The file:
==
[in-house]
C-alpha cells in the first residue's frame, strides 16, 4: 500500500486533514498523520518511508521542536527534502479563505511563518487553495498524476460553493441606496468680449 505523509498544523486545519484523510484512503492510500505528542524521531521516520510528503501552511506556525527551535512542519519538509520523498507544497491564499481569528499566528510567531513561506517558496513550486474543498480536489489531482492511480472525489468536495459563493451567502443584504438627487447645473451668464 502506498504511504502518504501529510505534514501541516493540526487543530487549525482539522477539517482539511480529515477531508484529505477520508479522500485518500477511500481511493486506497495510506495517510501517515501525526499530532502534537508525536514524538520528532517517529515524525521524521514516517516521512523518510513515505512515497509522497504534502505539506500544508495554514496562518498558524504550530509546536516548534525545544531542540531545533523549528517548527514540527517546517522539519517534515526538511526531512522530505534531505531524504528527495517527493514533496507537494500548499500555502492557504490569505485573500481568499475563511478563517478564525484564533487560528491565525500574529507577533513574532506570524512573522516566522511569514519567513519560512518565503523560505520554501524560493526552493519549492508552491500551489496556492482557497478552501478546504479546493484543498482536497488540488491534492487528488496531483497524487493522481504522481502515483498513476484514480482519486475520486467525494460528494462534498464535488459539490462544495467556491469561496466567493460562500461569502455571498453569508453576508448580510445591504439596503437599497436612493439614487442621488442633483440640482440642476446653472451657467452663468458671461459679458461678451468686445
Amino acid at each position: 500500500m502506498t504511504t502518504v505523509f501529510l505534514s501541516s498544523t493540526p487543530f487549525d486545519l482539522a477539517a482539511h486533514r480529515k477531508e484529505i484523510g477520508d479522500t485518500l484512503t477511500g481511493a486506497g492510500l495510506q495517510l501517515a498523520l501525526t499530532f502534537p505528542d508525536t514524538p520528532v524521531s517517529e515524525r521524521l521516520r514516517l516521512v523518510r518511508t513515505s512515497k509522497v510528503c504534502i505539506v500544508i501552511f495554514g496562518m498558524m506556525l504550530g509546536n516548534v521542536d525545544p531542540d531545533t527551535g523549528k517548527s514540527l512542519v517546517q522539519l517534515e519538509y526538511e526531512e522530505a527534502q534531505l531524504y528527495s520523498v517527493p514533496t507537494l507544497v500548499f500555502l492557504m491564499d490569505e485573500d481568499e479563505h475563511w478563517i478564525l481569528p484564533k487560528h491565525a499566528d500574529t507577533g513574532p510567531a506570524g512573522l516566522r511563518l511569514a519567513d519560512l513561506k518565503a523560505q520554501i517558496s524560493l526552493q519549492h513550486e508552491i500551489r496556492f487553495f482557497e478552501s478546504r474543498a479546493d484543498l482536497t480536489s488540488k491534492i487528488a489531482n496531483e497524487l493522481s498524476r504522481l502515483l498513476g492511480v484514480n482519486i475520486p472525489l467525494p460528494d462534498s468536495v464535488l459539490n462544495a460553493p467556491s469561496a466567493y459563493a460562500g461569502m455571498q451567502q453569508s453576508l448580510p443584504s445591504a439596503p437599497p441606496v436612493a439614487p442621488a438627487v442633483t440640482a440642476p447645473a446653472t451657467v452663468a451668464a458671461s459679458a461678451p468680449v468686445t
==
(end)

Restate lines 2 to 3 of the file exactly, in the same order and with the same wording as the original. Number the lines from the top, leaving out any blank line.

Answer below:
C-alpha cells in the first residue's frame, strides 16, 4: 500500500486533514498523520518511508521542536527534502479563505511563518487553495498524476460553493441606496468680449 505523509498544523486545519484523510484512503492510500505528542524521531521516520510528503501552511506556525527551535512542519519538509520523498507544497491564499481569528499566528510567531513561506517558496513550486474543498480536489489531482492511480472525489468536495459563493451567502443584504438627487447645473451668464 502506498504511504502518504501529510505534514501541516493540526487543530487549525482539522477539517482539511480529515477531508484529505477520508479522500485518500477511500481511493486506497495510506495517510501517515501525526499530532502534537508525536514524538520528532517517529515524525521524521514516517516521512523518510513515505512515497509522497504534502505539506500544508495554514496562518498558524504550530509546536516548534525545544531542540531545533523549528517548527514540527517546517522539519517534515526538511526531512522530505534531505531524504528527495517527493514533496507537494500548499500555502492557504490569505485573500481568499475563511478563517478564525484564533487560528491565525500574529507577533513574532506570524512573522516566522511569514519567513519560512518565503523560505520554501524560493526552493519549492508552491500551489496556492482557497478552501478546504479546493484543498482536497488540488491534492487528488496531483497524487493522481504522481502515483498513476484514480482519486475520486467525494460528494462534498464535488459539490462544495467556491469561496466567493460562500461569502455571498453569508453576508448580510445591504439596503437599497436612493439614487442621488442633483440640482440642476446653472451657467452663468458671461459679458461678451468686445
Amino acid at each position: 500500500m502506498t504511504t502518504v505523509f501529510l505534514s501541516s498544523t493540526p487543530f487549525d486545519l482539522a477539517a482539511h486533514r480529515k477531508e484529505i484523510g477520508d479522500t485518500l484512503t477511500g481511493a486506497g492510500l495510506q495517510l501517515a498523520l501525526t499530532f502534537p505528542d508525536t514524538p520528532v524521531s517517529e515524525r521524521l521516520r514516517l516521512v523518510r518511508t513515505s512515497k509522497v510528503c504534502i505539506v500544508i501552511f495554514g496562518m498558524m506556525l504550530g509546536n516548534v521542536d525545544p531542540d531545533t527551535g523549528k517548527s514540527l512542519v517546517q522539519l517534515e519538509y526538511e526531512e522530505a527534502q534531505l531524504y528527495s520523498v517527493p514533496t507537494l507544497v500548499f500555502l492557504m491564499d490569505e485573500d481568499e479563505h475563511w478563517i478564525l481569528p484564533k487560528h491565525a499566528d500574529t507577533g513574532p510567531a506570524g512573522l516566522r511563518l511569514a519567513d519560512l513561506k518565503a523560505q520554501i517558496s524560493l526552493q519549492h513550486e508552491i500551489r496556492f487553495f482557497e478552501s478546504r474543498a479546493d484543498l482536497t480536489s488540488k491534492i487528488a489531482n496531483e497524487l493522481s498524476r504522481l502515483l498513476g492511480v484514480n482519486i475520486p472525489l467525494p460528494d462534498s468536495v464535488l459539490n462544495a460553493p467556491s469561496a466567493y459563493a460562500g461569502m455571498q451567502q453569508s453576508l448580510p443584504s445591504a439596503p437599497p441606496v436612493a439614487p442621488a438627487v442633483t440640482a440642476p447645473a446653472t451657467v452663468a451668464a458671461s459679458a461678451p468680449v468686445t